Friday, November 7, 2008

Dr Vinton Cerf in Brisbane

On March 8th 2007, I interviewed Dr. Vinton G. Cerf and presented him to the Australian Media at a press conference which I organised. Currently I am producing ‘Internet, Infinity and Beyond’ the DVD based on Dr Cerf’s Presentation at the Brisbane Convention Centre, you can see elements of the presentation on the film clip.

You can also see the story screened by the Ten Network in Brisbane. You may like to see the photo gallery of the Press Conference.

Hear and Say Centre wins national award! - Dr Vinton Cerf, co-founder of the internet and the 2007 keynote speaker at the Hear and Say Centre’s biggest fundraising event, addressed 750 of Brisbane’s top business leaders and the message was clear - people with a disability such as deafness can overcome it and make world changing discoveries. Read more

Vinton G. Cerf is vice president and Chief Internet Evangelist for Google. In this role, he is responsible for identifying new enabling technologies to support the development of advanced Internet-based products and services from Google. He is also an active public face for Google in the Internet world. Widely known as of the ‘Founder of the Internet’, Cerf is the co-designer of the TCP/IP protocols and the architecture of the Internet. In December 1997, President Clinton presented the U.S. National Medal of Technology to Cerf and his colleague, Robert E. Kahn, for founding and developing the Internet. Kahn and Cerf were named the recipients of the ACM Alan M. Turing award, sometimes called the "Nobel Prize of Computer Science," in 2004 for their work on the Internet protocols. In November 2005, President George Bush awarded Cerf and Kahn the Presidential Medal of Freedom for their work. The medal is the highest civilian award given by the United States to its citizens.

In December 1994, People magazine identified Cerf as one of that year's ‘25 Most Intriguing People.’

Dr Cerf has recently retired as chairman of ICANN - have a look at the tributes paid to him from Internet Leaders including Vint Cerf by Vice President Al Gore.

Saturday, August 9, 2008

Shandell Tosoni sings Gone Fishing

Part of Italian Week. UNLESS you are a diehard country fan, chances are you have not heard her music, nor can you yet download her songs from the popular iTunes music site. But make no mistake, Shandell Tosoni is a name we are going to hear a lot more about. Ivory's Rock Conference Centre is fortunate to have booked the singer and songwriter for its Sunday in the Country open day on July 9,just as she has moved to Brisbane from her north Queensland home to seriously launch her career. Although only 19, Shandell has already achieved much in the country music world,with a host of awards and high-profile gigs to her name.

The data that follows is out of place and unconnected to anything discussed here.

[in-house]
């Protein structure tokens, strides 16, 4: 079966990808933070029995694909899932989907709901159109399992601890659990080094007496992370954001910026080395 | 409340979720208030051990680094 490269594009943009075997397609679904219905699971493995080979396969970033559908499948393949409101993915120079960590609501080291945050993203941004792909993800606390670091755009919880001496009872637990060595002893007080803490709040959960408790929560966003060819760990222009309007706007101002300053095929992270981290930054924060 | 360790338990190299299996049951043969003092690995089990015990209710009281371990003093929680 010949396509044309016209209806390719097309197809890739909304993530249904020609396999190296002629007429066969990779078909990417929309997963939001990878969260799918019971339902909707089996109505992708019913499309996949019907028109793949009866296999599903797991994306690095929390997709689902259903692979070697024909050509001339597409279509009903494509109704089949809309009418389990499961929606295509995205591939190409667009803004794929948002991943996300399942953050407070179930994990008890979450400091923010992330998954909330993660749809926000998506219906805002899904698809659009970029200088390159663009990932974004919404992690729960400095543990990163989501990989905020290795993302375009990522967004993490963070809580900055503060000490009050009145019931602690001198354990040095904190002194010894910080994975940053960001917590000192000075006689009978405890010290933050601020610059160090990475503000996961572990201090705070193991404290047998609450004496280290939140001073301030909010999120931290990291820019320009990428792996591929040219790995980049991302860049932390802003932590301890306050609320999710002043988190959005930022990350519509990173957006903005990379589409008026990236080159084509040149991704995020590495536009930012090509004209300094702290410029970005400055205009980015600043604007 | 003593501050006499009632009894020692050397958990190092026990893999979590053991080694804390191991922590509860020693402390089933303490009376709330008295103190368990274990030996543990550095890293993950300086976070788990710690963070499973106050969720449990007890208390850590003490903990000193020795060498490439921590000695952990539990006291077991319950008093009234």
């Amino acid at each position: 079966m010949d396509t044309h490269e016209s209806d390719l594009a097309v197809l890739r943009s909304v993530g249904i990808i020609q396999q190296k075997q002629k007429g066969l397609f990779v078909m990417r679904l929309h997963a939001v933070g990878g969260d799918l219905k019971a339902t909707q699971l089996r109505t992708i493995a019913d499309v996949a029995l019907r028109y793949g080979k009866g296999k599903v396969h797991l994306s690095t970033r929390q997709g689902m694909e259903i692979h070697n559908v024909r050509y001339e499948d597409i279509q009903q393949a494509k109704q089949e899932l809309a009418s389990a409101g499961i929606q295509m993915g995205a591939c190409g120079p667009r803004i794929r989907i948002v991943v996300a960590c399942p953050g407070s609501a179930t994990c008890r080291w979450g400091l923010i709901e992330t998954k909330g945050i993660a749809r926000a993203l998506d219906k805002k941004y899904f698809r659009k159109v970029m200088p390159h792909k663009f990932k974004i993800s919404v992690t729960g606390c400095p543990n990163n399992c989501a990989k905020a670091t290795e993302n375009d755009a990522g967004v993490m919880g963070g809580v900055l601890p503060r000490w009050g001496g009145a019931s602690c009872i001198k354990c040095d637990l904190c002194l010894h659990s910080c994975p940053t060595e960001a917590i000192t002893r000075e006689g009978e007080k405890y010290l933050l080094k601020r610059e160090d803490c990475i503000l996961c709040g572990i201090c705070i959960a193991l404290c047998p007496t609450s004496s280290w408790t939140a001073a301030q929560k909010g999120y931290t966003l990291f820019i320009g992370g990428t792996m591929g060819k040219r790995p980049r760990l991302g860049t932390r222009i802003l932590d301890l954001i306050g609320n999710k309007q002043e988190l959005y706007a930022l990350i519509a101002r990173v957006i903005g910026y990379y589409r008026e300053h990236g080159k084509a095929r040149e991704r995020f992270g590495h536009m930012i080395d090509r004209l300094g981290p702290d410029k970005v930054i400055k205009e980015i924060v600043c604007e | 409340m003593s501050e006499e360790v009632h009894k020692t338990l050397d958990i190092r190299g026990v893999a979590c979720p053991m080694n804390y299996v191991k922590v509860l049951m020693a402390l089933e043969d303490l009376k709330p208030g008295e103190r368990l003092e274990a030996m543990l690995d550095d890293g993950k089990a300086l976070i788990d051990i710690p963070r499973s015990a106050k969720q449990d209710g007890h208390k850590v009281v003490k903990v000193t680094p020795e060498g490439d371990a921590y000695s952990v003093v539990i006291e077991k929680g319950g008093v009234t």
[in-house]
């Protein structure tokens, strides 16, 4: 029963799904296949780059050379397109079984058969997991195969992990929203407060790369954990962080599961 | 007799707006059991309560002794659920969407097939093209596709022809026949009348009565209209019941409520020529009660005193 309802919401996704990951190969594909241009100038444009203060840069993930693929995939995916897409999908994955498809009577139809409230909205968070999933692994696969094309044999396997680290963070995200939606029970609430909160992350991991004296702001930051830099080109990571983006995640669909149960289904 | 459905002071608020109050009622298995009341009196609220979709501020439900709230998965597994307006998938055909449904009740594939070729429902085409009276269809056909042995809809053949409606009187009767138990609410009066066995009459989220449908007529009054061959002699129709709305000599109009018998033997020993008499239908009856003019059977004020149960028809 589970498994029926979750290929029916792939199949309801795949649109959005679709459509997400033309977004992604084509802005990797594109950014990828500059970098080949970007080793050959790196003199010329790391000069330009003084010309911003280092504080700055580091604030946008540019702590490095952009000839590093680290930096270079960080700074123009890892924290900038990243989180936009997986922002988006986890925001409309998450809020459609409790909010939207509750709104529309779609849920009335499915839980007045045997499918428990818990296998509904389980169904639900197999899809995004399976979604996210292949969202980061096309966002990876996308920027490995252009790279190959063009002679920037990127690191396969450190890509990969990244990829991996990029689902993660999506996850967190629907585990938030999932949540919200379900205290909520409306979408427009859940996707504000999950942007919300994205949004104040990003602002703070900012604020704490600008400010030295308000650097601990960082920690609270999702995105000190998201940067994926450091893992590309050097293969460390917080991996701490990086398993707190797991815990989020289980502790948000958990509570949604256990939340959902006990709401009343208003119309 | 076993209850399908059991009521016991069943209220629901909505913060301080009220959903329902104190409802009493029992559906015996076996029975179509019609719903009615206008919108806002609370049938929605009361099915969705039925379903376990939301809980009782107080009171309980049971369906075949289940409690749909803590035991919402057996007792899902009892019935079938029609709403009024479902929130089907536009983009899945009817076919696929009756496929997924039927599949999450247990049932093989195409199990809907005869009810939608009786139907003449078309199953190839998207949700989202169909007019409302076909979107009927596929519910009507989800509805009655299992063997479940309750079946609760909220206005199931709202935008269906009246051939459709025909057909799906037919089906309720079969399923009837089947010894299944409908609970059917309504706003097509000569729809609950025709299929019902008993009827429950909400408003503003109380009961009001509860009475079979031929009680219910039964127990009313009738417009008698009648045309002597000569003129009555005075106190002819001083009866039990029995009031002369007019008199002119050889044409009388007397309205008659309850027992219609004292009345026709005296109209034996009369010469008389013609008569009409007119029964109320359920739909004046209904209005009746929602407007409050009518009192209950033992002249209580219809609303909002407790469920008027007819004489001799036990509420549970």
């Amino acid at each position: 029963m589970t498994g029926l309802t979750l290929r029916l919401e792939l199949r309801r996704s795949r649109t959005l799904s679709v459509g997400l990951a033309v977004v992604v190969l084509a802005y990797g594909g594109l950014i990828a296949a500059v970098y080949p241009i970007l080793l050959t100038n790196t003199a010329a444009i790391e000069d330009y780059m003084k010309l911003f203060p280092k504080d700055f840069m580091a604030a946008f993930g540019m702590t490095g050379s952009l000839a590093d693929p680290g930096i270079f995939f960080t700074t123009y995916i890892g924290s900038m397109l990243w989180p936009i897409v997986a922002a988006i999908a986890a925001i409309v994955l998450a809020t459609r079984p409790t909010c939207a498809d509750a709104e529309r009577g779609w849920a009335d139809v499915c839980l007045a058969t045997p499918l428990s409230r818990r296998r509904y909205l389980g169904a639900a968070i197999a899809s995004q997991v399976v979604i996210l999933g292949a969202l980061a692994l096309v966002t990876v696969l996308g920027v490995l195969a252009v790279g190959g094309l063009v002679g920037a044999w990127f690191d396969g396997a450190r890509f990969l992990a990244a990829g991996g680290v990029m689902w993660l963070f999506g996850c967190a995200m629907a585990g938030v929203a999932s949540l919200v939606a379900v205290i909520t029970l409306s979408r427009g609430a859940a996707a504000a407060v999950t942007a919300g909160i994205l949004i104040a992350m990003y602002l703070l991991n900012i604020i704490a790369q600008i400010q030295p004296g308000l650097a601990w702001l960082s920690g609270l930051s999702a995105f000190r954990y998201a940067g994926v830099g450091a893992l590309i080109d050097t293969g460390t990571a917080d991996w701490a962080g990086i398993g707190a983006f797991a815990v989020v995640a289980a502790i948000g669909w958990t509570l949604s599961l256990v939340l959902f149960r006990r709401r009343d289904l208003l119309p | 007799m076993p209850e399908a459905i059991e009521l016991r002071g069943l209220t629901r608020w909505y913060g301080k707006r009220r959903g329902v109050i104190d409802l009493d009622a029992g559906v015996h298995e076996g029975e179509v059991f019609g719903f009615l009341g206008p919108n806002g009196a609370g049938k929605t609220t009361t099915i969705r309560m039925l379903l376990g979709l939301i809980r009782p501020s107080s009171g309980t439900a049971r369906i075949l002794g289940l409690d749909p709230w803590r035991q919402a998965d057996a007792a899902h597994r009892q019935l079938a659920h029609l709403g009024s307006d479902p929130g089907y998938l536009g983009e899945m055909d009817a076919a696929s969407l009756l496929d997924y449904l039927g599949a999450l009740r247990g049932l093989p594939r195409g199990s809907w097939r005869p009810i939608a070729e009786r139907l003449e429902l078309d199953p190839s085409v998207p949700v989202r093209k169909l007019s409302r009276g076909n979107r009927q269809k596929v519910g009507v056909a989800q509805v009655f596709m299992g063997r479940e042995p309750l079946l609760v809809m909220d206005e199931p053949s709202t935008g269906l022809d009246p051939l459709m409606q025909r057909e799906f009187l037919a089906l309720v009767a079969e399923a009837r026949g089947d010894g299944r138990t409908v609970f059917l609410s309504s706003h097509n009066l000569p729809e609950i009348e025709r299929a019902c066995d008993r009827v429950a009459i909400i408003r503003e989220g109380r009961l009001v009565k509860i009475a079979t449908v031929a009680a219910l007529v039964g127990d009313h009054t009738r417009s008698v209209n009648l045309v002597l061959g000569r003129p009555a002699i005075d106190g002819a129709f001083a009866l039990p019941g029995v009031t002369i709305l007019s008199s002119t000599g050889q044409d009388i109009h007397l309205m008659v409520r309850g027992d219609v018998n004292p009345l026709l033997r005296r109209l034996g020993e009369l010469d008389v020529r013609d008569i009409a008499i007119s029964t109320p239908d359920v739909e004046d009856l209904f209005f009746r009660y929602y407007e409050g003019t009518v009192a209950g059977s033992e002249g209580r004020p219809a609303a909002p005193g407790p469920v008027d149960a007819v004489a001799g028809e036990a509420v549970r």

Shandell Tosoni sings You aint women enough

TRUE blue country girl Shandell Tosoni may sing country music and ride horses on the Gold Coast, but if she goes to Italy, the songstress will tackle the undulating notes of jazz.She is one of two finalists up for the Pellegrino Scholarship, which will be awarded this weekend at the finale of Italian Week in Brisbane.Originally from Dimbulah in far north Queensland, the 21-year-old is currently writing songs for her debut album while working at Outback Spectacular.

Shandell Tosoni - Winner Pellegrino Scholarship 2008

Shandell Tosoni, is another ex student making her mark in the entertainment industry. Australian Idol's Jessica Mauboy, Aleyce Simmonds, Nick Kingswell, Kirsty Lee Akers (Toyota Star Maker 2007), Brianna Lee -- Telstra Road To Tamworth winners. Shea Fisher, recently signed to ABC Music and EMI artists The Baileys. This is just a sample of the successes of the Camerata Youth Country Music school that is held in Tamworth every July.

Finale of Italian Week 2008

Finale of Italian Week 2008 Concert produced by Alessandro Sorbello featuring Performers Peter Cupples, Opera Queensland, Alex Raineri, Enza Pantano, Frank Paolino, Lucia Drago, Jason Barry-Smith, Emily Burke, Anna-Maria La Spina and Shandell Tosoni and Fashion Designers Elio Moda and Depazzi Stage Management by Penelope Krishna -- P3 Events

Italian Week 2008 Concert -

Performers at the Italian Week Concert at Southbank - this is the entire concert divided into individual songs. The DVD of the entire concert is available. Please Enjoy..




Perfection is achieved, not when there is nothing more to add, but when there is nothing left to take away.
- Antoine de Saint-Exupery

Wednesday, July 23, 2008

Italian Ambassador in Brisbane

From Left –Alessandro Sorbello (producer Italian week, His Excellency Stefano Starace-Janfolla (Italian Ambassador), Dr Francesco Capecchi (Consul of Italy for Queensland and Northern Territory) Anna-Maria La Spina, Phillip Di Bella, Mario Calli’ and Cav. Stephen Pellegrino